Transit upgrades could precede Midtown East rezoning

MTA says developers would not be allowed to open buildings until the system is ready

From left: Thomas Prendergast, Grand Central Terminal, Carl Weisbrod
From left: Thomas Prendergast, Grand Central Terminal, Carl Weisbrod

The MTA expects the rezoning of Midtown East to put stress on nearby subway lines, but in a departure from the past, the authority plans to deal with problems before they occur — and it expects developers to help underwrite solutions sooner rather than later.

The MTA is zeroing in on improvements to the Lexington Avenue line and the Times Square shuttle at Grand Central Terminal, as well as the E and F train station at 53rd Street. The main goal is to alleviate congestion that will only get worse as more buildings crop up, MTA Chairman and CEO Thomas Prendergast told Crain’s.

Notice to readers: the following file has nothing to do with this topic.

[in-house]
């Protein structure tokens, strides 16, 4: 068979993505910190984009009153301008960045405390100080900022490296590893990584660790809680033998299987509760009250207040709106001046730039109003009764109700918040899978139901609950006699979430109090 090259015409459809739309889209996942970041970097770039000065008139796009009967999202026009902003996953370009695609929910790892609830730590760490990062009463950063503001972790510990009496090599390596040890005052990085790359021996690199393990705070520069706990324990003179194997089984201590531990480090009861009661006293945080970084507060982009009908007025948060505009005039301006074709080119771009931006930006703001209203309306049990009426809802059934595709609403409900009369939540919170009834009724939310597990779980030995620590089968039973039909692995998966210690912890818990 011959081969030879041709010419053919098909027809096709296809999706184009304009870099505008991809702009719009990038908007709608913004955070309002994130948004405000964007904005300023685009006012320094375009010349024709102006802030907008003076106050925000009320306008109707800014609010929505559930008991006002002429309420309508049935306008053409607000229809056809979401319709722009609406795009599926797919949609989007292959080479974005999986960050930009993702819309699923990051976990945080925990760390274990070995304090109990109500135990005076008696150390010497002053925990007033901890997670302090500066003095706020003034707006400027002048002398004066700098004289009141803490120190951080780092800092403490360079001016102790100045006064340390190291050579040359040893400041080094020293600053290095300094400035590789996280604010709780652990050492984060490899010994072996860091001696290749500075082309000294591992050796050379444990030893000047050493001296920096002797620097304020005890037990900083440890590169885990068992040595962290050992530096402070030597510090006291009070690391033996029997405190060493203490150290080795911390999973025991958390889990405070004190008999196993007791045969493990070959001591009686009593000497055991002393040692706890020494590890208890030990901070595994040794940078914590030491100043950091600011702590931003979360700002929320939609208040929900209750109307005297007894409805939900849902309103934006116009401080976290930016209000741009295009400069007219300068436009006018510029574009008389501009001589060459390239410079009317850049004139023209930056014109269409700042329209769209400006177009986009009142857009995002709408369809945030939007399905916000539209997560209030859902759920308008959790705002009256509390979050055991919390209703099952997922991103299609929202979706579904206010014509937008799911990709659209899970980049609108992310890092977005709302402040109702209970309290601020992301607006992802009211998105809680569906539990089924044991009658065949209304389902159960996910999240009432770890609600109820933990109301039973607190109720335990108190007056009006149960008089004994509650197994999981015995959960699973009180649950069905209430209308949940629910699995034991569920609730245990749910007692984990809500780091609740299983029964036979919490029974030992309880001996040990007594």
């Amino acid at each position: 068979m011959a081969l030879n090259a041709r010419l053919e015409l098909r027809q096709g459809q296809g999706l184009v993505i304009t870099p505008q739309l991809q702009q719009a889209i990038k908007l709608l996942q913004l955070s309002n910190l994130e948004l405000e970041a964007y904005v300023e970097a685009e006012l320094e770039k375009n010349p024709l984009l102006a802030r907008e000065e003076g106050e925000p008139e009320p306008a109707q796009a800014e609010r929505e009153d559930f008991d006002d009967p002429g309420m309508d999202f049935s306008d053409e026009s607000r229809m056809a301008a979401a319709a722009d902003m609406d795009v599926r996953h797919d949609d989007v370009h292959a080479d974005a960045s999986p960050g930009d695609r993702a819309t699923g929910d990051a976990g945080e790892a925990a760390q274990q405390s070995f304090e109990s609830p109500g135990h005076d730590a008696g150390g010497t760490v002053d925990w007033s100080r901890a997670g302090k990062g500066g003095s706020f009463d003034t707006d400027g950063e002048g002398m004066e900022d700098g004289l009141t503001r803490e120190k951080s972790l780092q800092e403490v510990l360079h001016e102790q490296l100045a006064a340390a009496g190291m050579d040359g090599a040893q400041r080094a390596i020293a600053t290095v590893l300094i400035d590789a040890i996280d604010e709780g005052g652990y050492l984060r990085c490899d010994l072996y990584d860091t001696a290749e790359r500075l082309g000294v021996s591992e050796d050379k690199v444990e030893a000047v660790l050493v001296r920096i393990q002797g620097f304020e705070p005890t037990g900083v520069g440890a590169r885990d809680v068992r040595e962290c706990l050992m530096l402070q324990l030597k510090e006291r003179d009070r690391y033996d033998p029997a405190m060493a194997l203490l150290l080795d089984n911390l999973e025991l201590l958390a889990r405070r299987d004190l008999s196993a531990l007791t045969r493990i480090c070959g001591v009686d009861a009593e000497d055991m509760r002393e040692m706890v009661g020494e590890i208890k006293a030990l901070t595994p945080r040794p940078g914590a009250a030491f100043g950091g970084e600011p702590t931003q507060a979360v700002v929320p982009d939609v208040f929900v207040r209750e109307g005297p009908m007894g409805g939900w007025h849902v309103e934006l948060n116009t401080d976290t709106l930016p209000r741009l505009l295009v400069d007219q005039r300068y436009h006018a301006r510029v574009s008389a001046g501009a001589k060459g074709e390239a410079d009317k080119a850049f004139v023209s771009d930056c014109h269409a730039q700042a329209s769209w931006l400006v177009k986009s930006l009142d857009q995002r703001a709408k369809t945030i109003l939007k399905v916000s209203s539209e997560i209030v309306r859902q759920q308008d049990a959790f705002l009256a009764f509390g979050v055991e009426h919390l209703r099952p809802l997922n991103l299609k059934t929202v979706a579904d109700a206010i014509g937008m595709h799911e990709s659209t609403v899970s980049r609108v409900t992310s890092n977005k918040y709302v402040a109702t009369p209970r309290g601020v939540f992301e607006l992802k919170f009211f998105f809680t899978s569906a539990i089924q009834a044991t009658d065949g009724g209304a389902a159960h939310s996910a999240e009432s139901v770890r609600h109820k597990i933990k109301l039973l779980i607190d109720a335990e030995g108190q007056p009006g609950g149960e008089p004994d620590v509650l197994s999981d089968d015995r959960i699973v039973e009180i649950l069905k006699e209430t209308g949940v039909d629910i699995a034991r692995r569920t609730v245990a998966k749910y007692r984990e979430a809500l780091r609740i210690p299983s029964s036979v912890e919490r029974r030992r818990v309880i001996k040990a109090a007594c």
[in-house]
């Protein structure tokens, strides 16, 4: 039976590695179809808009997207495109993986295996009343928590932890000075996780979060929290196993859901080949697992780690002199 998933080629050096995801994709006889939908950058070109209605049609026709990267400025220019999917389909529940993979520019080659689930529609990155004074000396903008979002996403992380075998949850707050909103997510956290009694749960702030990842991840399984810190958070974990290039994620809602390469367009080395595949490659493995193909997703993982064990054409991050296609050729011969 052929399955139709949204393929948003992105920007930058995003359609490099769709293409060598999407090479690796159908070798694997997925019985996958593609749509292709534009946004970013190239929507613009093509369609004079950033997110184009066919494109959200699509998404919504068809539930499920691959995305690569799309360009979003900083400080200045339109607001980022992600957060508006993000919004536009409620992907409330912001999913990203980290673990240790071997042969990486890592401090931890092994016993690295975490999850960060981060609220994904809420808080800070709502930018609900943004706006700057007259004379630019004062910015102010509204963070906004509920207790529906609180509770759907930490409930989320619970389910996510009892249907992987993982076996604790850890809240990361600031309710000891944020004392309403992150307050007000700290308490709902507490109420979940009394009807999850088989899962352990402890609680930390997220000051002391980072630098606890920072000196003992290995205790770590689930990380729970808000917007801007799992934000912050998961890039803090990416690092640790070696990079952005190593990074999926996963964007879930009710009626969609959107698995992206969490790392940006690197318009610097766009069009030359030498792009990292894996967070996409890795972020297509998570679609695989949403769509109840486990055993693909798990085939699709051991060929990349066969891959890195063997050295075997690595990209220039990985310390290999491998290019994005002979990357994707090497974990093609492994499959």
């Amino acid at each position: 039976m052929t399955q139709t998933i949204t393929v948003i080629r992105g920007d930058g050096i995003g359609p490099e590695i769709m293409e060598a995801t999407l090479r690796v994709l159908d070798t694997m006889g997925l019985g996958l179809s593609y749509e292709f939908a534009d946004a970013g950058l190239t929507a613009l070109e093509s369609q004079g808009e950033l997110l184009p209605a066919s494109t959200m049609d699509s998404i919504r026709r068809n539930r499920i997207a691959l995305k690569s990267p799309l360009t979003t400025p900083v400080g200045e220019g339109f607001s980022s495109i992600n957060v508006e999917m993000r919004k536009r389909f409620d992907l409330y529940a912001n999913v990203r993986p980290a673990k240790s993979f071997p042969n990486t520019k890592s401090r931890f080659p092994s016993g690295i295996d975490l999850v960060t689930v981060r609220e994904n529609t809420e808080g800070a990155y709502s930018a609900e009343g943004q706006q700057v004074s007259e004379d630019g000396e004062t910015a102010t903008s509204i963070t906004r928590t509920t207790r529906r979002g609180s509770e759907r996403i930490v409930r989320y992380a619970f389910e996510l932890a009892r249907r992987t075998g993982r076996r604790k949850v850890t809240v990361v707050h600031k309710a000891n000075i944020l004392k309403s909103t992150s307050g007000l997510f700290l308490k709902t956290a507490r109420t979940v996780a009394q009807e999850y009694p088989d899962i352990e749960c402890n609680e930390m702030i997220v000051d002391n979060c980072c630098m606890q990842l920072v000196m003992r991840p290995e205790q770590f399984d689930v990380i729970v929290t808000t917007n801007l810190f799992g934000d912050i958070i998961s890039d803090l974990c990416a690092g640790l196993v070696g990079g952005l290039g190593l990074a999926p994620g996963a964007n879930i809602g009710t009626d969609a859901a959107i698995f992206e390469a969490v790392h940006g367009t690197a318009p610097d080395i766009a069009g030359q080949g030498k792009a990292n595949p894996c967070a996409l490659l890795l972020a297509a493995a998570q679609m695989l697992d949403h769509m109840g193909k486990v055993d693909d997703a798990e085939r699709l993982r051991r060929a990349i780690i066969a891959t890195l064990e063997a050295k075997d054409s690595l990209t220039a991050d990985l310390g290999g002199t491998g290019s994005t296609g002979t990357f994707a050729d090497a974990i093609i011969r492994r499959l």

The agency now believes it will need to reassess whether planned outlays of $465 million to increase train traffic and renovate Grand Central Terminal will meet the needs of the new rezoning proposal, reports Crain’s.

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That amount does not include developer contributions the city will mandate, such as the $200 million SL Green Realty pledged to spend to connect its proposed One Vanderbilt tower to Grand Central via an extended concourse. Carl Weisbrod, chairman of the City Planning Commission,  told Crain’s that developers would not be allowed to open new buildings until the transit upgrades have been made.

“So if inflation goes wild, if construction costs multiply, if problems are found, whatever, that’s not our risk, that’s not the public’s risk. That’s the developer’s risk,” said Weisbrod. [Crain’s]Tom DiChristopher